Less Would Have Been Moore
"Shout at the Devil" is based on a novel by Wilbur Smith with a few things changed in adaptation, Smith's novel is in turn loosely based on the sinking of the SMS K├Ânigsberg. What does that mean, well beneath various elements "Shout at the Devil" is inspired by a true story but one which has firstly been turned into an entertaining drama and then turned into a movie with events and characters written to entertain. And as such this movie from the mid 70s has a familiarity about it as we have some comical characters, a mix of hard hitting and amusing drama, adventure, romance and action culminating in the mission to sink a boat. It works but there is something about it which doesn't and is why compared to other similar action adventure movies from the 70s it is not so well remembered.
Having watched Sebastian Oldsmith (Roger Moore - The Man with the Golden Gun) arrive in town, heavy drinking American Colonel Flynn O'Flynn (Lee Marvin - Point Blank) cons him into helping him poach ivory from German East Africa. German Commander Herman Fleischer (Reinhard Kolldehoff) on discovering that O'Flynn and a Brit have been poaching ivory vows to hunt them down coming close on a few occasions. At the same time Sebastian meets Rosa (Barbara Parkins), O'Flynn's daughter and much to his disapproval his daughter and Sebastian fall in love and marry although he is happy when they produce him a grandchild. But on one of their escapades into Fleischer's territory they discover that the German and his army have headed to the O'Flynn home where Rosa and the baby remain and following Fleischer's sadistic moment of evilness Rosa vows to kill him leading to Sebastian taking on a deadly mission.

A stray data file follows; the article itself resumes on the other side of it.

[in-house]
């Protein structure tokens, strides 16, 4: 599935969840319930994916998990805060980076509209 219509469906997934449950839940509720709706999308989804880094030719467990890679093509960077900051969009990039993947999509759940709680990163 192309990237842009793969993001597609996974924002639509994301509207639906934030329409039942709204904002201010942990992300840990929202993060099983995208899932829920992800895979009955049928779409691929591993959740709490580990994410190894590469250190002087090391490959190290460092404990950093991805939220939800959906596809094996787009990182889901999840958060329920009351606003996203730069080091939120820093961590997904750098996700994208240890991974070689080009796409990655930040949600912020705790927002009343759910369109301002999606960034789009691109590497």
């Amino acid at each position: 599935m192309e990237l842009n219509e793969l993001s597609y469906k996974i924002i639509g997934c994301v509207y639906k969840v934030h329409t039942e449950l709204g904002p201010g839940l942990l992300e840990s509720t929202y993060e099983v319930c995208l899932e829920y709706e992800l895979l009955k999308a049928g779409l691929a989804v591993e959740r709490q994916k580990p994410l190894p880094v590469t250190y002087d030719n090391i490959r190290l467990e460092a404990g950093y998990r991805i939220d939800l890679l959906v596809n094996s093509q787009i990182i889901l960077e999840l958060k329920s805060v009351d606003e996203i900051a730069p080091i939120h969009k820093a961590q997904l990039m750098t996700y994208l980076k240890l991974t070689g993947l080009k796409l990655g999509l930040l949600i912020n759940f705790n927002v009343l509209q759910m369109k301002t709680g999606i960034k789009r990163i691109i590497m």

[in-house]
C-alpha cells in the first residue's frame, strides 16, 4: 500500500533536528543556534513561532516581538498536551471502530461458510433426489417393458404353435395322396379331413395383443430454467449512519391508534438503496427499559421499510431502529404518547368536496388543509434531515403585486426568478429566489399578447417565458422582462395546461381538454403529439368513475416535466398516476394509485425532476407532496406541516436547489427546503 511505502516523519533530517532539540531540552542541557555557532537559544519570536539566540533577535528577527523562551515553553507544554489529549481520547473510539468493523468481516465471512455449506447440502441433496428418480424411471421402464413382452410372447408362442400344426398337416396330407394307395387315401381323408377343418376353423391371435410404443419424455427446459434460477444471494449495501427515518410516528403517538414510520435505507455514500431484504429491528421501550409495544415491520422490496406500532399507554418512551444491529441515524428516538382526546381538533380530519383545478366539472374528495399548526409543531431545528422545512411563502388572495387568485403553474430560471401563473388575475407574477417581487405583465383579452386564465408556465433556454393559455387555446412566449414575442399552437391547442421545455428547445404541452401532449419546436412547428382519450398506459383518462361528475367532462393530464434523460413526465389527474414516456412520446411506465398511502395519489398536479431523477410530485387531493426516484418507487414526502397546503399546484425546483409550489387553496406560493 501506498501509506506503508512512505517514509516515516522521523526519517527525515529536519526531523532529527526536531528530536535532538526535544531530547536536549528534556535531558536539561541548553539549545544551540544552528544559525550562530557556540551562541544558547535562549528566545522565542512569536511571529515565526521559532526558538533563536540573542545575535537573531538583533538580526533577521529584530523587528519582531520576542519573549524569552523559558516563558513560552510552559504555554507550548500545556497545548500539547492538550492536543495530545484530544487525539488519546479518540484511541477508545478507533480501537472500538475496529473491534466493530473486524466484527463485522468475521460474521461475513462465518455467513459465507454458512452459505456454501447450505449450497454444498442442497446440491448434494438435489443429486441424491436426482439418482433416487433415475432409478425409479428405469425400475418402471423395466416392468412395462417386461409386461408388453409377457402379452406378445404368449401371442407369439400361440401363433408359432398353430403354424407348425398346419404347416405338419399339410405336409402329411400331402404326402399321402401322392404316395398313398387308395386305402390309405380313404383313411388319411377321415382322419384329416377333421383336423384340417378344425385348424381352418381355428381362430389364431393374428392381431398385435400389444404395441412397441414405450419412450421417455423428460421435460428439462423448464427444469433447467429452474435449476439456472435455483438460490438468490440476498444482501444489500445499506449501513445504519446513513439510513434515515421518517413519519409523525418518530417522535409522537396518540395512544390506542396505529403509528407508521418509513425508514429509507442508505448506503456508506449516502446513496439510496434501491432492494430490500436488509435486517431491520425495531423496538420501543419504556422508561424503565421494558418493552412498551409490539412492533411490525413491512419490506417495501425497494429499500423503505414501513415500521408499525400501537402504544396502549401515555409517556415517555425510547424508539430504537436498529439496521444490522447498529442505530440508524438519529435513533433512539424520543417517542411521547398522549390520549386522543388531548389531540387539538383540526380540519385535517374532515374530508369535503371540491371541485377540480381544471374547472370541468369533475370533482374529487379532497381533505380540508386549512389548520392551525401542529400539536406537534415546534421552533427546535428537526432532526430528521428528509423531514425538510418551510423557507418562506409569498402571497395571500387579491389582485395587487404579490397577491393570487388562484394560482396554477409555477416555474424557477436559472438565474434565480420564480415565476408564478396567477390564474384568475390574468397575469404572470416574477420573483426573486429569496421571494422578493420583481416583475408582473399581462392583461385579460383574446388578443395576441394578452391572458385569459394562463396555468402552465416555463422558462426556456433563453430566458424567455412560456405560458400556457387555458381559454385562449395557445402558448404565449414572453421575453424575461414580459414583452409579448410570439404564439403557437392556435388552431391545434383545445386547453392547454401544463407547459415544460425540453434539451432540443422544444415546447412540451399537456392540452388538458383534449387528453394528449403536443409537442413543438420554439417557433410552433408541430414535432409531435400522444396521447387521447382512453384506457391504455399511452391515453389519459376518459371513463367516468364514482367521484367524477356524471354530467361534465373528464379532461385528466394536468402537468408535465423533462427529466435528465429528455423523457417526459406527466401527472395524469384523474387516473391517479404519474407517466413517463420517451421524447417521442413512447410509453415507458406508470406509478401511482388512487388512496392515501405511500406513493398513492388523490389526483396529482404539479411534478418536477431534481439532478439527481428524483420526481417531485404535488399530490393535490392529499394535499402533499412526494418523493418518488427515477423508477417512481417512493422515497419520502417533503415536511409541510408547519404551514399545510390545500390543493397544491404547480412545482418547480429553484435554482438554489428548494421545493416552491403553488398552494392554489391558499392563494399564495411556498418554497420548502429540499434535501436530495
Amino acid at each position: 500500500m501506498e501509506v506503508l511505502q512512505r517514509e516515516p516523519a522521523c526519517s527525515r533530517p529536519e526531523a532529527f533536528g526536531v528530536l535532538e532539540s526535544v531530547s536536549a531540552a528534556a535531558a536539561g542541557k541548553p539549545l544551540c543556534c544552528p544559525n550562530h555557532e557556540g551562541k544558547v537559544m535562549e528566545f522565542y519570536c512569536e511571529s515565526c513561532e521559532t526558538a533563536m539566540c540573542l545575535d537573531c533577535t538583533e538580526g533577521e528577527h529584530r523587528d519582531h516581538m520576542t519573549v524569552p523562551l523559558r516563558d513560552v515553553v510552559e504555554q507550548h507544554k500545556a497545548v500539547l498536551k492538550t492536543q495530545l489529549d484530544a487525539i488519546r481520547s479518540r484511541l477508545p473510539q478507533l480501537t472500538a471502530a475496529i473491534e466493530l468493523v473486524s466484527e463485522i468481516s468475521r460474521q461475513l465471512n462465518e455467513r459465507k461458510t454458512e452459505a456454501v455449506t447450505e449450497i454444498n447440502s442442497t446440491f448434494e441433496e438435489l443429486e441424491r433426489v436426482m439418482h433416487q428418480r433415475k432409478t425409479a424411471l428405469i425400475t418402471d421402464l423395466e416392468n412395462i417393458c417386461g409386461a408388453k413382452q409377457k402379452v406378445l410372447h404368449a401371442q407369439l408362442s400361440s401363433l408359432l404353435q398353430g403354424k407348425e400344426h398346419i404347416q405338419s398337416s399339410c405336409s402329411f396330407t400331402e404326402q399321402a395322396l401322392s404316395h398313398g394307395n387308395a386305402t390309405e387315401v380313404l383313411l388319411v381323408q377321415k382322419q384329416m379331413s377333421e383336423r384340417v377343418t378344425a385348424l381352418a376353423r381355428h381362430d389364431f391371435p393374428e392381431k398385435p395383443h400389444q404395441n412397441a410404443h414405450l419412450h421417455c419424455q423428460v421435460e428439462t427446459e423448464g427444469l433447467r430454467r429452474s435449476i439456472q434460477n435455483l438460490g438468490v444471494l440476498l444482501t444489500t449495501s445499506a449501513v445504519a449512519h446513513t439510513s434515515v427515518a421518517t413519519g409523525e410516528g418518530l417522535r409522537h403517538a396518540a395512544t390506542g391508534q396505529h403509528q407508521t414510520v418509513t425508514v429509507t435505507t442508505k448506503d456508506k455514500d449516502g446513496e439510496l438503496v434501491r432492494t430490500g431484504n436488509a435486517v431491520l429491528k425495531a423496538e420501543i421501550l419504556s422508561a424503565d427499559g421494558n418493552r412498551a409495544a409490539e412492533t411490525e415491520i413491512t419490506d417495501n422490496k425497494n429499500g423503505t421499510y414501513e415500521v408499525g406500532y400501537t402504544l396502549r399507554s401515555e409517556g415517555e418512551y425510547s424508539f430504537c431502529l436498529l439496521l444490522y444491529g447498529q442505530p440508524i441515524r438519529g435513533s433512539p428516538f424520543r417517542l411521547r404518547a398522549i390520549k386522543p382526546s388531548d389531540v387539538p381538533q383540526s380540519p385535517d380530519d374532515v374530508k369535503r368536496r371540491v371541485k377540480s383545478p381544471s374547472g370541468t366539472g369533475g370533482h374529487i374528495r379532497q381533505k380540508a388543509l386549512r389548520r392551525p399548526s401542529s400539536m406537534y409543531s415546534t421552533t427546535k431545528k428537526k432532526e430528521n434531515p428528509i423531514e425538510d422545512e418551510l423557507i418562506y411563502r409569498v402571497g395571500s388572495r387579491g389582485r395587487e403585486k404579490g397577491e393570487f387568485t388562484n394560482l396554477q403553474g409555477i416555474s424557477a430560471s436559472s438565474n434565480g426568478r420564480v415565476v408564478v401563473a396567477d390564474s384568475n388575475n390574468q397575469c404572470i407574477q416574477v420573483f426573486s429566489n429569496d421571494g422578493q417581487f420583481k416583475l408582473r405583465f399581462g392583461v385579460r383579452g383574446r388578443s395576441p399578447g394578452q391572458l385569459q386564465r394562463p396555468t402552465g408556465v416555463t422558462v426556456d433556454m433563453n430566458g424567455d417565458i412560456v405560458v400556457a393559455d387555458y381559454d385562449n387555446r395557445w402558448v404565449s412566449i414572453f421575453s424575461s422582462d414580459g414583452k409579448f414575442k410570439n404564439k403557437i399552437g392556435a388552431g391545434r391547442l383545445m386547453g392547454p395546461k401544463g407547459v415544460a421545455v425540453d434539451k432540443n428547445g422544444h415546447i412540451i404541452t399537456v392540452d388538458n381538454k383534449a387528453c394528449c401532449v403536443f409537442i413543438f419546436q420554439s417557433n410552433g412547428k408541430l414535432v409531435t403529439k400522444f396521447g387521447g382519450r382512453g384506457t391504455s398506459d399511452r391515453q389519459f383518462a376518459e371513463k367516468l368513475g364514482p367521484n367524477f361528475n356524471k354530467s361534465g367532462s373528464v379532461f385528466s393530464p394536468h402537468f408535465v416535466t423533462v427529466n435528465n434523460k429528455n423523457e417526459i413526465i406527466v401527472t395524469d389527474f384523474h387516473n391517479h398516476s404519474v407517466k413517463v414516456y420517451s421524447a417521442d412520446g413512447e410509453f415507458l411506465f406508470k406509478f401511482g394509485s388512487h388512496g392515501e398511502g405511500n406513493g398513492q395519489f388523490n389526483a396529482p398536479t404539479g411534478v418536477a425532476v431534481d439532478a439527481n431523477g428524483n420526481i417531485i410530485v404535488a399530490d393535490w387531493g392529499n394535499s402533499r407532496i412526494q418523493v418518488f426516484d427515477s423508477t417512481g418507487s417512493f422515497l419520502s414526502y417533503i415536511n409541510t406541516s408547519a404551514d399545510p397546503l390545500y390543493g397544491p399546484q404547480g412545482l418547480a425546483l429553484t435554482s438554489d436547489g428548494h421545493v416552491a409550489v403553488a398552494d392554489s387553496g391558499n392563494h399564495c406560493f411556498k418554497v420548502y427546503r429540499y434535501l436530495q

I will tell you what is wrong with "Shout at the Devil" and that is to turn this story of WWI daring they have added some typical Hollywood elements which cause it to run to a numbing 150 minutes. What that means is the first half of the movie is very comical as we meet O'Flynn who not only drinks a lot but is always on the scam and is not averse to a fight and yes that means we have a comical fight scene between Marvin and Moore which is shot in a John Ford style. All of which wouldn't be so bad if it didn't go on and on because during this period all we learn is the O'Flynn is a hard drinking scam artist and Sebastian falls for Rosa.
What also doesn't help is that after well over an hour of jokey scenes including one which sees a hole cut in a mattress to steal a wallet from beneath a pillow the tone suddenly shifts to dark, disturbing and serious. That all comes with the scenes which see Fleischer attack O'Flynn's residence leaving death and destruction in his wake, a powerful and unsettling series of scenes. Then what follows on from there is basically action all the way with some of it suggestively brutal as Rosa is hell bent on killing Fleischer whilst we also learn of the German boat under repair hidden in a canal. If it wasn't for the fact we have the same characters it would feel like a different movie as we have action, drama, seriousness and the part which is based on the true story of the attempt to sink a German ship.
This second half culminates in a big action finale and one which differs from Smith's novel but feels both generic and brutal. That in the end is the most stand out thing about "Shout at the Devil" because the performances from Marvin, Moore and Barbara Parkins who plays Rosa are typical but the suggested brutality is surprising. Well that and the fact Ian Holm stars alongside Marvin as his right hand man Mohammed who as a mute doesn't say a word the entire movie, yes that is a waste of Holm's talent but he does his best to give Mohammed some character.
What this all boils down to is that "Shout at the Devil" suffers because instead of just sticking to the action, adventure storyline an overlong introduction is included which not only jars with the second half of the movie but also makes it over long.
Tags: World War I